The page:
Thursday, 30 October 2014

Building a Star Field Ceiling

This is the end result of about 3 weeks solid work on the theatre room by my self. I'm going to focus on the star ceiling build process for this post.

I decided on a 328 strand star ceiling kit that had a dimming feature and a twinkle wheel. There was also 3 different sizes of fibre so I was able to pick out some of the brighter stars and use larger optic for those. At the end of it all you really can't see the difference between the .5 and the 1.5mm fibre when it is lit up. I wouldn't bother with the different sizing if I were doing it again. 

The first thing I had to do was to cut my 5/8" mdf panels to size and prep them so there would be a gap between the sub ceiling and the panels. I went with some helpful tips I found on the internet and made a few changes to make it better. The actual width was just under 8 feet and the front end had a curve.

Each end panel would have a 2 inch wide border on three sides while the centre panel would have the border on the sides only. The remaining ends of the panels would have a type of tongue and holder affair so one panel would bolt to the ceiling and the next one would rest on that one and wouldn't require any screws through the facing.

Suffice to say 328 stars was the right number for a 10' by 8 foot ceiling. I also decided pretty early on to be true to the constellations and actually have them laid out so when you look up you can pick out a bunch. I can't remember where I got the star map from, but it was big and had everything I could need to lay out my pattern. Shoot me a line if you want a full size copy of it reversed for drilling. It took 128 sheets of 8-1/2" by 14" legal paper to print out the whole star map.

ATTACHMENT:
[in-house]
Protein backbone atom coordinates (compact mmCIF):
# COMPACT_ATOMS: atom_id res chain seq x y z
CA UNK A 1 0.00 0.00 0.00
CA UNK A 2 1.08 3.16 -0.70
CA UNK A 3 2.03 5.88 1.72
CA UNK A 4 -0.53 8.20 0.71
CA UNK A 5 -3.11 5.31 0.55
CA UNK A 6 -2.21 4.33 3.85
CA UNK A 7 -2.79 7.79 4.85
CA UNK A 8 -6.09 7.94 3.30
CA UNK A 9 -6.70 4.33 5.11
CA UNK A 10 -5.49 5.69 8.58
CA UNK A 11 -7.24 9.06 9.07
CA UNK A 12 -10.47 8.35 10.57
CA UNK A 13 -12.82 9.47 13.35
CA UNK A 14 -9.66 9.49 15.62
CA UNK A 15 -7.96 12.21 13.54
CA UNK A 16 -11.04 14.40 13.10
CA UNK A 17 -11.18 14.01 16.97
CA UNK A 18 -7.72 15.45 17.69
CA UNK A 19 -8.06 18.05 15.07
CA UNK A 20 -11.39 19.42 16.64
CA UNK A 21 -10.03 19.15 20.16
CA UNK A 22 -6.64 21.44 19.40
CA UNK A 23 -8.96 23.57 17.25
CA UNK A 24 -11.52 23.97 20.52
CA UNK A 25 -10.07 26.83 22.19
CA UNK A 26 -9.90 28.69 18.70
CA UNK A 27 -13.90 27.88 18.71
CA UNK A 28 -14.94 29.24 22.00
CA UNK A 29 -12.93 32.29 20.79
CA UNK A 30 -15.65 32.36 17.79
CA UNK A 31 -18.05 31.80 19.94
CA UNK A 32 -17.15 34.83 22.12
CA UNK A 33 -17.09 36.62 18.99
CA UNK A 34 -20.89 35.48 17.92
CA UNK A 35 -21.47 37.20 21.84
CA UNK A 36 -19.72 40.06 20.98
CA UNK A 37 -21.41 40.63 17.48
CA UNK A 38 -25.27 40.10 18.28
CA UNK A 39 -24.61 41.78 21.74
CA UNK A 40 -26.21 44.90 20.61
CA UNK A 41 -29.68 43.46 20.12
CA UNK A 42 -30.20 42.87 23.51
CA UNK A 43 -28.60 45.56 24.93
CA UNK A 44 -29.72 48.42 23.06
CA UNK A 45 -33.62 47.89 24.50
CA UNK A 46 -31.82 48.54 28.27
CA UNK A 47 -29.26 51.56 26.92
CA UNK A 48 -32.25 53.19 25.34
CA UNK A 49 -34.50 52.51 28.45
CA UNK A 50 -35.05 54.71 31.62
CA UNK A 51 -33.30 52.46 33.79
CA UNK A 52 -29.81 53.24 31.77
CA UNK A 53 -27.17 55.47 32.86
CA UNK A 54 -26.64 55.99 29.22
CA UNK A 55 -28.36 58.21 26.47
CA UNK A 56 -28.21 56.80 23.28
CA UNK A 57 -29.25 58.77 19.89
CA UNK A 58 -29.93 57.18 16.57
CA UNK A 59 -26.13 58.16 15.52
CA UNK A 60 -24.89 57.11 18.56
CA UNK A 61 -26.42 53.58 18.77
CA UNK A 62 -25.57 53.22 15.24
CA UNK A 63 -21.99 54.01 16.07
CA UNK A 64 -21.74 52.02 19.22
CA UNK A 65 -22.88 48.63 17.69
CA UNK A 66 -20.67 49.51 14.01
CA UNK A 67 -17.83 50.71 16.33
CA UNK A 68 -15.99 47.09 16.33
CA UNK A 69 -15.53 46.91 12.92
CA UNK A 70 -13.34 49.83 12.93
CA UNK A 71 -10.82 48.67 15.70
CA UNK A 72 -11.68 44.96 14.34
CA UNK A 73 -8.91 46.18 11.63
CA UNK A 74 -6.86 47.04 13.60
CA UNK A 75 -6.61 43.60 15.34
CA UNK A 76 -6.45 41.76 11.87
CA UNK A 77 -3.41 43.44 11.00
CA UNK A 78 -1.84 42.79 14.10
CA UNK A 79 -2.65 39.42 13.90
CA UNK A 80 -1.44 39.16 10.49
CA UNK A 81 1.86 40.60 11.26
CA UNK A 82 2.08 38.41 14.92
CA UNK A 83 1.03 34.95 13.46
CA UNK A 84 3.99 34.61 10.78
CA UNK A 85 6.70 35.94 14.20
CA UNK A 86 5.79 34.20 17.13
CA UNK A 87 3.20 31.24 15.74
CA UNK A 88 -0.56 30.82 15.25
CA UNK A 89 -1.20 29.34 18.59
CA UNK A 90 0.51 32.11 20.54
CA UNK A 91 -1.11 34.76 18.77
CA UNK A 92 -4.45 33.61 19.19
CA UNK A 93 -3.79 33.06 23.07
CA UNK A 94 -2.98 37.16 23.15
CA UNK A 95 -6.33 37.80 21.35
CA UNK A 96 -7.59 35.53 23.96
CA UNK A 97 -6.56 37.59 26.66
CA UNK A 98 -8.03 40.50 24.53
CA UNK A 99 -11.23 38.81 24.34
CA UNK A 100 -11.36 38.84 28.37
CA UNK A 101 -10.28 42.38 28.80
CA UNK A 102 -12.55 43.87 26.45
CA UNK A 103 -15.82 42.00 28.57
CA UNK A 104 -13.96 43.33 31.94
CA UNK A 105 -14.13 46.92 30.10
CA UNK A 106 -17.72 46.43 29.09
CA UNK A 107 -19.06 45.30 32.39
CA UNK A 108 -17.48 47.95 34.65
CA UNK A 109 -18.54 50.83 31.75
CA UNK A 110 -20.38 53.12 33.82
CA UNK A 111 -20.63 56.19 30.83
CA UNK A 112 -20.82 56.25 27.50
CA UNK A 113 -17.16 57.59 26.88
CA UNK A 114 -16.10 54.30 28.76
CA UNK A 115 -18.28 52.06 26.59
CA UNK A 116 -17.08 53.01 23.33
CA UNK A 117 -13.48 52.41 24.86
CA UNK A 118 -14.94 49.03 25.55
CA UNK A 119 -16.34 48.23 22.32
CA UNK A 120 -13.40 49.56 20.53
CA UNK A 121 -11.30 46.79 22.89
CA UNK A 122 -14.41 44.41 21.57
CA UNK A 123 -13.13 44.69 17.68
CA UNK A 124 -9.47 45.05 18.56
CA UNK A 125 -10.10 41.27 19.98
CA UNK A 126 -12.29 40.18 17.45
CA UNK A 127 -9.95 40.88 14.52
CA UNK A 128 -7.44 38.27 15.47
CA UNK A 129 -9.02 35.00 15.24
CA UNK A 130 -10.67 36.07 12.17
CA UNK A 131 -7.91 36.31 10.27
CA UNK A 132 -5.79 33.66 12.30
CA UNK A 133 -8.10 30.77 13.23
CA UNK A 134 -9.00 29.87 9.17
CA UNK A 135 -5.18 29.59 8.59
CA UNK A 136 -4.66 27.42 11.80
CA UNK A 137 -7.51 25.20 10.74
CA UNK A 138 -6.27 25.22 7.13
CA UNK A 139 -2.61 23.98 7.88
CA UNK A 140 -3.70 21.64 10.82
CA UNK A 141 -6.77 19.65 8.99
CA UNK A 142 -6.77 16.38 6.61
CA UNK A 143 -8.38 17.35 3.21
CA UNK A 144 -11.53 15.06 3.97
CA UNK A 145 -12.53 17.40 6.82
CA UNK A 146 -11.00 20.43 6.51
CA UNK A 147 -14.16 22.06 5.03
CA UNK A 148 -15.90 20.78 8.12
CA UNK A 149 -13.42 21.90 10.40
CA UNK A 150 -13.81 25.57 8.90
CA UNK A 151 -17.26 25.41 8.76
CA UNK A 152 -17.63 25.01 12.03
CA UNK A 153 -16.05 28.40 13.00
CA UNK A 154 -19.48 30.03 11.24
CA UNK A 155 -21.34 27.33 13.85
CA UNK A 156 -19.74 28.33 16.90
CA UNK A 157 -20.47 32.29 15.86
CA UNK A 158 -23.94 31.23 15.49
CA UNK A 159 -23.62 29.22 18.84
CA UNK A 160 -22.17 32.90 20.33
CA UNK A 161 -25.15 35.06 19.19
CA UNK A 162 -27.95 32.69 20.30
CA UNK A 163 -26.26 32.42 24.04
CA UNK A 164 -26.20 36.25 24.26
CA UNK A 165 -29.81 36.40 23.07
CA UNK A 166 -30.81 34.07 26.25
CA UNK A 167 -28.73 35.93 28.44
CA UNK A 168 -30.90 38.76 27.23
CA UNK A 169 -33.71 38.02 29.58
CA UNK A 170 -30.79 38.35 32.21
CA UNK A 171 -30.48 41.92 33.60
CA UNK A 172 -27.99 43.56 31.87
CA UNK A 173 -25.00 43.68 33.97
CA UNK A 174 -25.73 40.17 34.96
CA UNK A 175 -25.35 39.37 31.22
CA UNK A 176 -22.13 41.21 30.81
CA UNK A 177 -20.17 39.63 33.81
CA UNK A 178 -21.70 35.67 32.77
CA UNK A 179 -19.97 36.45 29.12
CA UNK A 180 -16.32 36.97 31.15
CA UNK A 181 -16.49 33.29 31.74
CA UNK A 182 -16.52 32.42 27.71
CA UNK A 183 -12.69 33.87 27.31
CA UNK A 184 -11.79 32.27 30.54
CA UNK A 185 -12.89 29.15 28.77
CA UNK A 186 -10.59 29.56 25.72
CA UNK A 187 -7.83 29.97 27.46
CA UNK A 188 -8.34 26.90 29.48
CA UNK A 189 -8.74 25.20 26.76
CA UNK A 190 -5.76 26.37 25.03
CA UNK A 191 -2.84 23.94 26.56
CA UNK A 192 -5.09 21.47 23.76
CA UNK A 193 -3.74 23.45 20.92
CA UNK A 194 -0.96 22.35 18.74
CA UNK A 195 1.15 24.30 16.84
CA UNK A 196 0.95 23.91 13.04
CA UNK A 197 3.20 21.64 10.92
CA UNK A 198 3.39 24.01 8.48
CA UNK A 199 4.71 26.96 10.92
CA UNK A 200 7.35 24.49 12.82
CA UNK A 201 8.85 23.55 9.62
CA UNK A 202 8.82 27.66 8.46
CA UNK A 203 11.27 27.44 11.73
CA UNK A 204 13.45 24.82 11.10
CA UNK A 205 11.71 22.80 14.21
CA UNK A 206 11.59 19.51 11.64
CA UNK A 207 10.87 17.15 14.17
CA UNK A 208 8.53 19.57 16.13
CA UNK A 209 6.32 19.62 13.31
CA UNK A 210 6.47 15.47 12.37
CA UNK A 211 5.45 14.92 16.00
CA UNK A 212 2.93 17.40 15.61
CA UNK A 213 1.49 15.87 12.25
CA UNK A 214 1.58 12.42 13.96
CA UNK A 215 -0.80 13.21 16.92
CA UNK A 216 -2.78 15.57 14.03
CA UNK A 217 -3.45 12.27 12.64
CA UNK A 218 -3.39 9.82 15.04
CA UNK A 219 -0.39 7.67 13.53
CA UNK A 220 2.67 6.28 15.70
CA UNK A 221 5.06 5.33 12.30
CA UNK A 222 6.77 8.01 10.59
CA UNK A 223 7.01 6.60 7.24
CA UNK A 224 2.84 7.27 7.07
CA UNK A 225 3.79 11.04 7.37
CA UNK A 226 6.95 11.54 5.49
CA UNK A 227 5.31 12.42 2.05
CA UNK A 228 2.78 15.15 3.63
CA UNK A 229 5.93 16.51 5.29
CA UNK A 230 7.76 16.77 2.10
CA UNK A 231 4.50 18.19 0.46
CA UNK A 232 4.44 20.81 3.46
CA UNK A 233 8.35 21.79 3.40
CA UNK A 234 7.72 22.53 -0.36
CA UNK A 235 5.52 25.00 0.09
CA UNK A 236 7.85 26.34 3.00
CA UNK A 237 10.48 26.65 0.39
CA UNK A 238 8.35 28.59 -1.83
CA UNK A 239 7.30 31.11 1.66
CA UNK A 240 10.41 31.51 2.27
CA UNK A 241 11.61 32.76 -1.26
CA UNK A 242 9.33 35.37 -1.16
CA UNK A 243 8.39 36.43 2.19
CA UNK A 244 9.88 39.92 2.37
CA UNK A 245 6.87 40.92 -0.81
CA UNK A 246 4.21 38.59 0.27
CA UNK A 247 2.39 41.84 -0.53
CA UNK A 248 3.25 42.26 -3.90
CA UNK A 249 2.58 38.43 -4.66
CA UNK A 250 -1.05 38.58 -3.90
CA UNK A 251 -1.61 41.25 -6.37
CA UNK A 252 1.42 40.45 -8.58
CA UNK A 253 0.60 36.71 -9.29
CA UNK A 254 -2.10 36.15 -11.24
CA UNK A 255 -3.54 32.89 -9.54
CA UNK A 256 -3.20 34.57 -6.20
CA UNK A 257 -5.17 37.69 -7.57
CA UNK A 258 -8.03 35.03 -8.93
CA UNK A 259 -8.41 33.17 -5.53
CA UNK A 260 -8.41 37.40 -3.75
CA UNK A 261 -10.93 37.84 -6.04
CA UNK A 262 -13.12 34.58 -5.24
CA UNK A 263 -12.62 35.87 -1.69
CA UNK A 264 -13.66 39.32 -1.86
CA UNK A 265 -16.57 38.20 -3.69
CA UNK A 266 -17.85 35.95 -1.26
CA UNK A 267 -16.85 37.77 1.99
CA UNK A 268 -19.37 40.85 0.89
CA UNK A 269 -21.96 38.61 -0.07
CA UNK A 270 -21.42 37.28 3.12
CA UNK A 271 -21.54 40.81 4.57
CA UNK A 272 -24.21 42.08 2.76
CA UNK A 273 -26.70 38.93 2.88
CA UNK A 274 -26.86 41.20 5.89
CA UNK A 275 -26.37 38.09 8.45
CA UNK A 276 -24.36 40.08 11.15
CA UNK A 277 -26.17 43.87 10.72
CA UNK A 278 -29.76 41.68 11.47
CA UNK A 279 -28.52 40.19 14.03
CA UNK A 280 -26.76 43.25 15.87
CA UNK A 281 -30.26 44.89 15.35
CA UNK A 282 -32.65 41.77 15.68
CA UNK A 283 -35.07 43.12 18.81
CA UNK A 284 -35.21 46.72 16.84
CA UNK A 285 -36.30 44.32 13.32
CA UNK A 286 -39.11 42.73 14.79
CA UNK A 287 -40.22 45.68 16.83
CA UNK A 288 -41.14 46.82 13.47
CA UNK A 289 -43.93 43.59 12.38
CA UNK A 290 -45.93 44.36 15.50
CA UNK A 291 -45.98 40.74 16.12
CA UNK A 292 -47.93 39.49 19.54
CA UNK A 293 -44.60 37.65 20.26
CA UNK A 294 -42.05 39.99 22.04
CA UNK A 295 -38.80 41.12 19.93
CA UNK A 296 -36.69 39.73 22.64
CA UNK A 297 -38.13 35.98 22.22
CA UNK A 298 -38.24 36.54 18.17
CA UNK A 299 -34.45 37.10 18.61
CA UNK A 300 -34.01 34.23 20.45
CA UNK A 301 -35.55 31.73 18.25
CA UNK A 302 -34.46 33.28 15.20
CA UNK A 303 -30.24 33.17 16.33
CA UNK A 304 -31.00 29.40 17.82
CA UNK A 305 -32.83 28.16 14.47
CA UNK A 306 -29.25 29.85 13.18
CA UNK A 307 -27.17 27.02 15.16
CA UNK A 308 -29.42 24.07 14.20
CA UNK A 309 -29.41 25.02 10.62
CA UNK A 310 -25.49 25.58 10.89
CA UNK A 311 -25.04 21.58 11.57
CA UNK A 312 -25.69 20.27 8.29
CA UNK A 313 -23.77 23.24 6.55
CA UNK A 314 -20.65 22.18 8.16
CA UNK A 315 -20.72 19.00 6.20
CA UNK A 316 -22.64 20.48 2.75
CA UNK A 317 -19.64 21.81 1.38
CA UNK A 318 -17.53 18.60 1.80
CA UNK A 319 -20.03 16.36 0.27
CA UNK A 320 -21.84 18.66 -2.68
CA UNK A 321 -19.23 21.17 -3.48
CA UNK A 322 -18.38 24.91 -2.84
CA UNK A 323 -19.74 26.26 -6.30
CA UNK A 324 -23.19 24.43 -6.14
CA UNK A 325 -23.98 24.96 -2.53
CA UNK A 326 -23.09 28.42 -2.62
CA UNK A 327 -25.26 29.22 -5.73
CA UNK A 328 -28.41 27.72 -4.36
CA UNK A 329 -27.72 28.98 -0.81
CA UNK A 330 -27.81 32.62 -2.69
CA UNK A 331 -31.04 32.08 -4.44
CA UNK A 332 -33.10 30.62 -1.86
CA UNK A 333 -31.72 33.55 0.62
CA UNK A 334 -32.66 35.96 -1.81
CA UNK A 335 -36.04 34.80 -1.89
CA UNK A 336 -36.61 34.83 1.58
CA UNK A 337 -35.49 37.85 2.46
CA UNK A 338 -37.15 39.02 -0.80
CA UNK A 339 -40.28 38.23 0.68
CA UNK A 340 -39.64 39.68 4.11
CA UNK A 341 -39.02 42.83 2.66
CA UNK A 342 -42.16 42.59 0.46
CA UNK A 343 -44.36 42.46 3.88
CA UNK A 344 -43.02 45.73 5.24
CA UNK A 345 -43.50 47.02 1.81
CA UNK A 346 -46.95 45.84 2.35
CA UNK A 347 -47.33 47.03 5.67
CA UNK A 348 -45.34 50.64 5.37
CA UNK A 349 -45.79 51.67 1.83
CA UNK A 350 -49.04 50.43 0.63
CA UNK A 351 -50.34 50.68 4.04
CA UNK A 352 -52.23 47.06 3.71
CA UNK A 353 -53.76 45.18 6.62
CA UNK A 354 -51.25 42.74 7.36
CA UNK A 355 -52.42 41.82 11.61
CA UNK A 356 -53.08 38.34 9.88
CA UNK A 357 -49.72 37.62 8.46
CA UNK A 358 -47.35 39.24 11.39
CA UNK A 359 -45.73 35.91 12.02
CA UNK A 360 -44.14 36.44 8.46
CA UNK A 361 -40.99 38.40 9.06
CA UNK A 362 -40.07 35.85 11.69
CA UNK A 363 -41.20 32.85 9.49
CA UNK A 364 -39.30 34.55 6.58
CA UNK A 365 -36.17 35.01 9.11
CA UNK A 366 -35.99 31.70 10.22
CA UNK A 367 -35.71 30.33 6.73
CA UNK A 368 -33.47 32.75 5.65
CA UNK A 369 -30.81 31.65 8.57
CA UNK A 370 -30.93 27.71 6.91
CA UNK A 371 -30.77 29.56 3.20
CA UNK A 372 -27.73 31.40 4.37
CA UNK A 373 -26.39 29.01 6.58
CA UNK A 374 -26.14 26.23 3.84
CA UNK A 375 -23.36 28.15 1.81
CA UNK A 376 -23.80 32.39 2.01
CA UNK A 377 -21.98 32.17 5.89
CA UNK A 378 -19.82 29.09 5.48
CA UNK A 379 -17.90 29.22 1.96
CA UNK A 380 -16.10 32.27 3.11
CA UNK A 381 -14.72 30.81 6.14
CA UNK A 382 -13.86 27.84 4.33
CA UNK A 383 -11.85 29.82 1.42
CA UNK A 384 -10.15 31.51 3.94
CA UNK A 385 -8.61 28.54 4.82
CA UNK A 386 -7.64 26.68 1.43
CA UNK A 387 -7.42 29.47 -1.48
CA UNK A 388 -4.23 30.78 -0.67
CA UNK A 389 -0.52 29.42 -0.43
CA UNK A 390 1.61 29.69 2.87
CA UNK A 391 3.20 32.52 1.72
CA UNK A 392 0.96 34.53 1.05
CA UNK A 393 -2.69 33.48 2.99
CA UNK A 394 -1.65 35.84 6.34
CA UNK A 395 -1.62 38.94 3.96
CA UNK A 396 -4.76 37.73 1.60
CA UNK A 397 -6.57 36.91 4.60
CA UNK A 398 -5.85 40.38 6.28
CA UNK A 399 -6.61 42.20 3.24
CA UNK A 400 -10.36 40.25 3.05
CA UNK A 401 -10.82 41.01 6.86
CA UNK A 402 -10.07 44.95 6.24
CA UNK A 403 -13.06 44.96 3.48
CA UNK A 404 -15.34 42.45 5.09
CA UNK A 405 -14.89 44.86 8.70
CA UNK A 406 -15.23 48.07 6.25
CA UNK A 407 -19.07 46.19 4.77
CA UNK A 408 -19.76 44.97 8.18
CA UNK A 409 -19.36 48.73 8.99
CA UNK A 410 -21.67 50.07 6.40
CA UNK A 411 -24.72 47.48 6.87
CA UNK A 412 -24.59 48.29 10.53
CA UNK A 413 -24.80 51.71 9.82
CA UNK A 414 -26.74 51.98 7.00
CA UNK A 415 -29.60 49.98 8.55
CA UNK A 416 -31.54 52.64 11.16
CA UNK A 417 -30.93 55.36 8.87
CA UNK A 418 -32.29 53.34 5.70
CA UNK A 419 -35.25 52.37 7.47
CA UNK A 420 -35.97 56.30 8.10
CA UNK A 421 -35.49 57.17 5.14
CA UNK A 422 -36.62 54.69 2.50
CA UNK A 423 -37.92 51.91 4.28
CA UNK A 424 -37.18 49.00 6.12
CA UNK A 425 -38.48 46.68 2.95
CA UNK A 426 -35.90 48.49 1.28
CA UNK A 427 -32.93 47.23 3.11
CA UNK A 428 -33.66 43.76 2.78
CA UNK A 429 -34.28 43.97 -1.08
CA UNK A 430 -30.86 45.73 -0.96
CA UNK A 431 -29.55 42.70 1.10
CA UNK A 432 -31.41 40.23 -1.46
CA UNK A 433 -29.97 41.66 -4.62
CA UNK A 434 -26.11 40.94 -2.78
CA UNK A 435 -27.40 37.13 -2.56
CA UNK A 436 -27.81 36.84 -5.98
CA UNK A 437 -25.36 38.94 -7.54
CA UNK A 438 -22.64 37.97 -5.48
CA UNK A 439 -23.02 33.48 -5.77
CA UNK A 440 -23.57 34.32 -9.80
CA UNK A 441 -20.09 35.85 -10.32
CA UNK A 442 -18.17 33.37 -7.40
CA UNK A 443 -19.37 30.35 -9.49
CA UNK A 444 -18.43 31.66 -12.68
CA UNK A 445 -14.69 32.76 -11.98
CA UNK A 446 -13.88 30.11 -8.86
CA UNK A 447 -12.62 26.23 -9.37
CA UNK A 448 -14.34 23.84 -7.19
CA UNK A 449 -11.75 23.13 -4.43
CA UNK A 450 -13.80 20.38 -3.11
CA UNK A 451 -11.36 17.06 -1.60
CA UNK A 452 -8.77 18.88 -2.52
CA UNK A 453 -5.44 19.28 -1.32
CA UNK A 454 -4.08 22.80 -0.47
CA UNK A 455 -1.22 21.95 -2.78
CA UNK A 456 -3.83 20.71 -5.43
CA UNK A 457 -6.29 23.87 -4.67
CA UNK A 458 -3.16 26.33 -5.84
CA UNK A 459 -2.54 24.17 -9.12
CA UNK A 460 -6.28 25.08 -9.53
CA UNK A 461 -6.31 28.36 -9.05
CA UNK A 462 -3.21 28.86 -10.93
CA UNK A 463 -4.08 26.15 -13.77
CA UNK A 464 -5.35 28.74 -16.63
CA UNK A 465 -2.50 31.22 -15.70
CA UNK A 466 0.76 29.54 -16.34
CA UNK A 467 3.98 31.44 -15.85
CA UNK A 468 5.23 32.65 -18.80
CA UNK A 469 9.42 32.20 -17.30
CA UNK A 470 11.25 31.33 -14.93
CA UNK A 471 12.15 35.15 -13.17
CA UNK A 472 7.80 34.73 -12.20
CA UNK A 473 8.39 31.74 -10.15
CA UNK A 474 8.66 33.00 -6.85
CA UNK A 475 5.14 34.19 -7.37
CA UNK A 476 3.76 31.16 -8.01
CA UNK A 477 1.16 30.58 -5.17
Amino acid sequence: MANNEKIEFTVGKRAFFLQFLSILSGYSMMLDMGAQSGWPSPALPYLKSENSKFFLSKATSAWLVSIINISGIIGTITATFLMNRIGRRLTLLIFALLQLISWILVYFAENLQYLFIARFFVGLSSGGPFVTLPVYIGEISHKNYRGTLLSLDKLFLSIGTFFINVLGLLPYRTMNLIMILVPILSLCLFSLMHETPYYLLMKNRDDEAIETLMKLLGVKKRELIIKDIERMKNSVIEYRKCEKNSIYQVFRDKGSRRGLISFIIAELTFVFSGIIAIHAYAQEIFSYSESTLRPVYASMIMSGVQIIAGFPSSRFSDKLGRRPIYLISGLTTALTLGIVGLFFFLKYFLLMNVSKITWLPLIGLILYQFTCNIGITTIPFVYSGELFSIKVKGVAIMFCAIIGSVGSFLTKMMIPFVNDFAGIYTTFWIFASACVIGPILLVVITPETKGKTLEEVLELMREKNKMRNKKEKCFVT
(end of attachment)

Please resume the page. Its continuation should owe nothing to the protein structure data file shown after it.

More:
I used a countersink bit to drill the holes from the back side as I knew that I would have to use hot glue to hold the fibres in place and this way there would be a cup to fill so to speak.

Once the panels were drilled and painted in black on the down side, I used spray adhesive to stick a fake suede material to them. This is where an electric stapler comes in handy as there was an ass-load of staples used all around the perimeters of the panels to hold the fabric in place.

As it turns out the hot glue was too hot and kept melting the fibre. I had to come up with a way of letting the glue cool a bit which ended up being pumping it out above the fibre and using a stick to push it into the hole around each fibre. I also had to use an awl to pre punch each hole as the fibres wouldn't go through the fabric without it being pierced.

I ran 4 inch deck screws diagonally through the soffit down panels up through the star ceiling borders and right into the sub ceiling. With 4 screws on each edge this was not going anywhere.

I used a drywall panel lift for installing the fibres as well as holding the panels up until I could screw them in place. If you don't have one... get one.

You can see here the first panel in place with all the fibres running out of the 5/8" gap. I had to do one panel at a time as the fibres are only 12 feet long and the longest run was just under that.

All said and done it took me 3 full days to build the star ceiling from start to flipping the switch. The whole thing material wise cost about $600 cdn plus all my time. Now, the value when we sit in the theatre room with the lights dimmed down and the stars twinkling above our heads... priceless.

The black suede material disappears in the dark and the ceiling looks as if it is a huge skylight opening out to a pitch black night with only stars in the sky.

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